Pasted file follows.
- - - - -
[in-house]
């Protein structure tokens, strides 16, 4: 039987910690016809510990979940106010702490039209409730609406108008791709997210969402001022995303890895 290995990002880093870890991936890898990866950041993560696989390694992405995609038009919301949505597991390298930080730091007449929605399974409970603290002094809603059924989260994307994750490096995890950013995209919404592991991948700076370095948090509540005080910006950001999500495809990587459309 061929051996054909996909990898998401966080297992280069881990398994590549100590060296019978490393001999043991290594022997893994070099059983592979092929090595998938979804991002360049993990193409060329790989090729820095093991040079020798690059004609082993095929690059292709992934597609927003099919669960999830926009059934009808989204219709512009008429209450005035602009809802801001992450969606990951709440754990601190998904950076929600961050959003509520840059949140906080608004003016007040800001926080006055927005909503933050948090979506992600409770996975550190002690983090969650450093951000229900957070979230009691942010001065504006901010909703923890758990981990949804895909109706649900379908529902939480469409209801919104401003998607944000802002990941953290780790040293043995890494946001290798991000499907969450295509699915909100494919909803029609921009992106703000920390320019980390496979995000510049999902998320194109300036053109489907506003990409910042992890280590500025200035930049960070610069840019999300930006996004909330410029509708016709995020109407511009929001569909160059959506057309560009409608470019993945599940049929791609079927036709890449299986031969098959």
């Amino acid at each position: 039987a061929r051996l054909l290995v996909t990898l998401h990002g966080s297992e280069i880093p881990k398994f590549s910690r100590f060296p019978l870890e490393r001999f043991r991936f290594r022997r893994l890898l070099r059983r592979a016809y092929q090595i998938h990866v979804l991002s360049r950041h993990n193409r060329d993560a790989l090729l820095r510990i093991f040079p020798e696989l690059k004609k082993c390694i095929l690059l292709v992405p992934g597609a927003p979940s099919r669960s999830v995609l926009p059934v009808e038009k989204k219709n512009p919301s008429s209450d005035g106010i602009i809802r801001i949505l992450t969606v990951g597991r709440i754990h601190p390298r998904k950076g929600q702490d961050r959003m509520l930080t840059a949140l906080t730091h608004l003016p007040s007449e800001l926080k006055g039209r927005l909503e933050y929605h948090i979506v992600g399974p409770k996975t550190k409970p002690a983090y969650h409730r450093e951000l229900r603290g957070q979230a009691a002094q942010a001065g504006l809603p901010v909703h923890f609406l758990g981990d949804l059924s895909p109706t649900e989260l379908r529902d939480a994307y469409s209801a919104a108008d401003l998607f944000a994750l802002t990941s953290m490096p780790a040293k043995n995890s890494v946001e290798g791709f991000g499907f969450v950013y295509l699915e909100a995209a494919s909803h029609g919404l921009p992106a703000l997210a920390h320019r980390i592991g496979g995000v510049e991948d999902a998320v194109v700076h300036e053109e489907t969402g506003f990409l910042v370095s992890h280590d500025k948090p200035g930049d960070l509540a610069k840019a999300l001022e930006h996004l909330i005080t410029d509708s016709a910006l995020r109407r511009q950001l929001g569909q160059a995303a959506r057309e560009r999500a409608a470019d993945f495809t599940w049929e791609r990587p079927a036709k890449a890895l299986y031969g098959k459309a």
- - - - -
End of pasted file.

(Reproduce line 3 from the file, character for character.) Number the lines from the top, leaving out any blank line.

């Amino acid at each position: 039987a061929r051996l054909l290995v996909t990898l998401h990002g966080s297992e280069i880093p881990k398994f590549s910690r100590f060296p019978l870890e490393r001999f043991r991936f290594r022997r893994l890898l070099r059983r592979a016809y092929q090595i998938h990866v979804l991002s360049r950041h993990n193409r060329d993560a790989l090729l820095r510990i093991f040079p020798e696989l690059k004609k082993c390694i095929l690059l292709v992405p992934g597609a927003p979940s099919r669960s999830v995609l926009p059934v009808e038009k989204k219709n512009p919301s008429s209450d005035g106010i602009i809802r801001i949505l992450t969606v990951g597991r709440i754990h601190p390298r998904k950076g929600q702490d961050r959003m509520l930080t840059a949140l906080t730091h608004l003016p007040s007449e800001l926080k006055g039209r927005l909503e933050y929605h948090i979506v992600g399974p409770k996975t550190k409970p002690a983090y969650h409730r450093e951000l229900r603290g957070q979230a009691a002094q942010a001065g504006l809603p901010v909703h923890f609406l758990g981990d949804l059924s895909p109706t649900e989260l379908r529902d939480a994307y469409s209801a919104a108008d401003l998607f944000a994750l802002t990941s953290m490096p780790a040293k043995n995890s890494v946001e290798g791709f991000g499907f969450v950013y295509l699915e909100a995209a494919s909803h029609g919404l921009p992106a703000l997210a920390h320019r980390i592991g496979g995000v510049e991948d999902a998320v194109v700076h300036e053109e489907t969402g506003f990409l910042v370095s992890h280590d500025k948090p200035g930049d960070l509540a610069k840019a999300l001022e930006h996004l909330i005080t410029d509708s016709a910006l995020r109407r511009q950001l929001g569909q160059a995303a959506r057309e560009r999500a409608a470019d993945f495809t599940w049929e791609r990587p079927a036709k890449a890895l299986y031969g098959k459309a």